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HQ 559673

October 9, 1996

CLA-2 RR:TC:SM 559673 KKV


TARIFF NO.: 9002.00.50

Mr. Samuel Zekser
Sobel Shipping Company, Inc.
170 Broadway
Suite 1501
New York, NY 10038-4184

RE: Applicability of HTSUS 9802.00.50 to imported Korean wool fabric exported to England for coating and returned to U.S.; stain-resistant; water-repellant; coating; Teflon; textile product; alterations; HRL 555463; new and commercially different product; performance characteristics; specialized use

Dear Mr. Zekser:

This is in response to your letter dated January 11, 1996, on behalf of HMS International Fabrics Corporation, which requests a ruling regarding the dutiability and quota/visa requirements of wool fabric of Korean origin which is imported into the United States, duty paid, and subsequently exported to England for coating operations which render the fabric stain resistant and water repellant. Specifically, you inquire whether the merchandise will be eligible for the partial duty exemption provided under subheading 9802.00.50, Harmonized Tariff Schedule of the United States (HTSUS), upon the return of the merchandise to the U.S. No sample of the merchandise was submitted for examination.


We are informed that HML International Fabrics Corporation (hereinafter "HML") imports certain wool fabric from Korea into the United States, upon which the appropriate duties are paid. HML proposes to export the fabric to England for further
finishing operations which consist of the application of certain transparent coatings which render the fabric stain resistant and water repellant. Three different agents, consisting of a Teflon coating as well as anti-static and wetting agents, are applied to the cloth by means of a continuous pad application. The coatings are then heat set at 170 degrees centigrade. Upon completion of the coating operation, the fabric is returned to the U.S.


Whether Korean wool fabric, exported from the U.S. to England for chemical treatment operations which render the fabric stain resistant and water repellant, is eligible for the partial duty exemption under subheading 9802.00.50, HTSUS, when returned to the United States.


Subheading 9802.00.50, HTSUS, provides a partial duty exemption for articles returned to the U.S. after having been exported to be advanced in value or improved in condition by means of a repair or alteration and duty is assessed only on the cost or value of the repair or alteration abroad. However, the application of this tariff provision is precluded in circumstances where the operations performed abroad destroy the identity of the articles or create new or commercially different articles. See A.F. Burstrom v. United States, 44 CCPA 27, C.A.D. 631 (1956), aff'd C.D. 1752, 36 Cust.Ct. 46 (1956) and Guardian Industries Corp. v. United States, 3 CIT 9 (1982), Slip Op. 82-4 (January 5, 1982). The duty partial exemption provided by subheading 9802.00.50, HTSUS, is also precluded where the exported articles are incomplete for their intended use and foreign operation constitutes an intermediate processing operation, which is performed as a matter of course in the preparation or the manufacture of finished articles. See Dolliff & Company, Inc., v. United States, 81 Cust.Ct. 1, C.D. 4755, 455 F.Supp. 618 (1978), aff'd, 66 CCPA 77, C.A.D. 1225, 599 F.2d 1015, 1019 (1979).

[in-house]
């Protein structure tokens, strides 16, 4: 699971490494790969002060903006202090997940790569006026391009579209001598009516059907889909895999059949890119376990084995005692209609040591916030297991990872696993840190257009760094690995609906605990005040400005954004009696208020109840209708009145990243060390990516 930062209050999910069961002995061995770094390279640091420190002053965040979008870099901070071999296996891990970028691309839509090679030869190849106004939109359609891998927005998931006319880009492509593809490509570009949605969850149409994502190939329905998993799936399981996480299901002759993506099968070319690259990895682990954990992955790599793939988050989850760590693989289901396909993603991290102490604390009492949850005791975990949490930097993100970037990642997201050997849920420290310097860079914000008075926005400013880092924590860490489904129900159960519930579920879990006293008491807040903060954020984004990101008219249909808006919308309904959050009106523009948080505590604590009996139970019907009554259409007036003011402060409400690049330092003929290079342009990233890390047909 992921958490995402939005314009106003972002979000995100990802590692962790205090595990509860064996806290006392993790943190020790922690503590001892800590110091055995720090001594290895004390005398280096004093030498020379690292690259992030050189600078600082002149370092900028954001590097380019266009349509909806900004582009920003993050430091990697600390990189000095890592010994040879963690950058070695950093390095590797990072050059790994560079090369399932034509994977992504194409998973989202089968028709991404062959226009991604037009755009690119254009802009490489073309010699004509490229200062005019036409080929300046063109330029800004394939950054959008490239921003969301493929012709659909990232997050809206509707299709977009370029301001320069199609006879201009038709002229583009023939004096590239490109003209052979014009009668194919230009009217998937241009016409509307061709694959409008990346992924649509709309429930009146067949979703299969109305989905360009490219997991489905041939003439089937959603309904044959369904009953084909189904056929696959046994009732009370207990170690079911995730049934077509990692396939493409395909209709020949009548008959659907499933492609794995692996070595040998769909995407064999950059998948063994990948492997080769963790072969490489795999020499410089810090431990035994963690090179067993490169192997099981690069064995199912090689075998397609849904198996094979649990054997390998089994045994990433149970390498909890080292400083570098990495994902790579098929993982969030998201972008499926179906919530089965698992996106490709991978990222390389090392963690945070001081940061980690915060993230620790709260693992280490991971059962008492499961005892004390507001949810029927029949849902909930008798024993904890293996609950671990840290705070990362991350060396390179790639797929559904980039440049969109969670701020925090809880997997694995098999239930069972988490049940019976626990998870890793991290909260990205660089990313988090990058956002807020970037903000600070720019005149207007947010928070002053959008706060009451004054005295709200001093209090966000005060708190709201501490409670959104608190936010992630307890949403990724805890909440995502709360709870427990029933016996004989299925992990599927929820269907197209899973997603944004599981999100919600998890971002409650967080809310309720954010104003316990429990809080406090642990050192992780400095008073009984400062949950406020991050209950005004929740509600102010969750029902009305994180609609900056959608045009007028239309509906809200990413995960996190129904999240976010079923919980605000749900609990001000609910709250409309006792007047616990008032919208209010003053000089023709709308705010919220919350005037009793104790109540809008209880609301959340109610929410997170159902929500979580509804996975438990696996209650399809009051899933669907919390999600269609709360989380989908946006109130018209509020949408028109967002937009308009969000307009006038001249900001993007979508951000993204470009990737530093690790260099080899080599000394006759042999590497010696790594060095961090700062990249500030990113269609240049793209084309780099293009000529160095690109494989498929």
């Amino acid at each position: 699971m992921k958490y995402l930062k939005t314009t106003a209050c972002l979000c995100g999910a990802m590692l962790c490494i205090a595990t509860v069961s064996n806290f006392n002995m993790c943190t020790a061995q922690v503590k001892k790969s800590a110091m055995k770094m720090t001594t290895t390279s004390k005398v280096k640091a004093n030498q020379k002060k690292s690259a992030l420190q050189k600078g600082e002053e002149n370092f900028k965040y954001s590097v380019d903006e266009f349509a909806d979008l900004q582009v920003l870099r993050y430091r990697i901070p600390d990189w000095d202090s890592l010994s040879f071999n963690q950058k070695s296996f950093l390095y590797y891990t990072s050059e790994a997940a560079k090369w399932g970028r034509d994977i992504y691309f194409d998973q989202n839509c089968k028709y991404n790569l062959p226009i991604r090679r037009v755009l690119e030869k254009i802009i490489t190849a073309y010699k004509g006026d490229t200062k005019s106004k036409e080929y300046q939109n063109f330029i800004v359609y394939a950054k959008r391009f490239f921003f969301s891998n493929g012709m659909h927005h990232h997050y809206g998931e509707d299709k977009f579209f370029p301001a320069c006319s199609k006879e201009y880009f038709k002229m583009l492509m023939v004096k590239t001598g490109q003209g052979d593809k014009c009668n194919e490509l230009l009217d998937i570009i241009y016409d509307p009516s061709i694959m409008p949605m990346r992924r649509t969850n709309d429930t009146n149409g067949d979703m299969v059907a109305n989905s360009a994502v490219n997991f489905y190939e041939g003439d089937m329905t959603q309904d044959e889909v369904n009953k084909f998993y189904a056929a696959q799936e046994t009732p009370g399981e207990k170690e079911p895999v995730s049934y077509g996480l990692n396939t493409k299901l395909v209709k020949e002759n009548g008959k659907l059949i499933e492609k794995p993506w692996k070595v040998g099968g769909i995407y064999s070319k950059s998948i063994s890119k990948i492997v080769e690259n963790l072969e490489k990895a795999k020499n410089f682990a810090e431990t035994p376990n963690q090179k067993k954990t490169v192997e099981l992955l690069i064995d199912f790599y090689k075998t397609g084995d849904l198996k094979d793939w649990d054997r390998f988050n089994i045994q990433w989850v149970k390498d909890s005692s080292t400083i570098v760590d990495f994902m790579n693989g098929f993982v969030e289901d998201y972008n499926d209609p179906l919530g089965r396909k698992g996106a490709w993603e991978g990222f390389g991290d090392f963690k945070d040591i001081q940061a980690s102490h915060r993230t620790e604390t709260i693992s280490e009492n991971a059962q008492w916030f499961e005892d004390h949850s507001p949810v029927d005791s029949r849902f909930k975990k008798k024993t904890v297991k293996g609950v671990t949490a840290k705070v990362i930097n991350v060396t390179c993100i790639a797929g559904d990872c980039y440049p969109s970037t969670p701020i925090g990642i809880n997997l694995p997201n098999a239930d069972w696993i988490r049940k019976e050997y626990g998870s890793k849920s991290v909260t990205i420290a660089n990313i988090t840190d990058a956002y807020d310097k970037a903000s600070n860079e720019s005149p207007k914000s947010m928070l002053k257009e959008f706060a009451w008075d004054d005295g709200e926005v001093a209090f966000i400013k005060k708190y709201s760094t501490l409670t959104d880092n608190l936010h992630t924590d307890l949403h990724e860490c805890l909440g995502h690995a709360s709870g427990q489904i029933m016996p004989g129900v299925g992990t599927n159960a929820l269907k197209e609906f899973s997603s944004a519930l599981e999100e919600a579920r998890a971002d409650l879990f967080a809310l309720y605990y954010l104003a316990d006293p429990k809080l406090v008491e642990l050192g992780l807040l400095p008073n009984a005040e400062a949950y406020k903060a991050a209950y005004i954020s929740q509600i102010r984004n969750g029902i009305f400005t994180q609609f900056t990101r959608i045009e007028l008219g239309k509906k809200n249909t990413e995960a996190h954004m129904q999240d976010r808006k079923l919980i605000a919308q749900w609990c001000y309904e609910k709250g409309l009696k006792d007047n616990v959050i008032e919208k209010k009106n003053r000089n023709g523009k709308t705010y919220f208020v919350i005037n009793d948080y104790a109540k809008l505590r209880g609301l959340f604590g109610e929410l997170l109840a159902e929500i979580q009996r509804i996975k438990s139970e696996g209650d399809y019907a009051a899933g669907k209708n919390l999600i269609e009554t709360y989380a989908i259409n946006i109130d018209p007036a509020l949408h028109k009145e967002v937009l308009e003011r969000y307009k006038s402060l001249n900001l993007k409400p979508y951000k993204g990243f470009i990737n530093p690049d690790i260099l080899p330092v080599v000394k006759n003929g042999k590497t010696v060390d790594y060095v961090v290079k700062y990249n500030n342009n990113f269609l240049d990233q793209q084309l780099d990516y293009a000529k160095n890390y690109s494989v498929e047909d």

The criteria to be examined in determining whether an operation performed abroad creates a new or commercially different article for purposes of subheading 9802.00.50, HTSUS, has been discussed in several court cases. In Burstrom v. United States, supra, the court held that where steel ingots were exported to Canada and converted into steel slabs, the imported slabs were not the same articles as the ingots, in that they differed in name, value, appearance, size, shape, and use. Thus, the operations performed abroad were not considered to be alterations within the meaning of paragraph 1615(g), Tariff Act of 1930, as amended, the precursor provision to item 806.20, TSUS.

In C.J. Tower & Sons of Niagara, Inc. v. United States, C.D. 2208, 45 Cust.Ct. 111 (1960), cotton drills - greige goods - were exported and subjected to multiple operations, including dyeing and finishing. Among the factors the court considered in determining that the finished cloth backing was a new or different article, thus precluding its eligibility for the partial duty exemption, was the fact that it had a specialized and more limited use than the griege goods, i.e., it was peculiarly adapted for use in the manufacture of coated abrasives.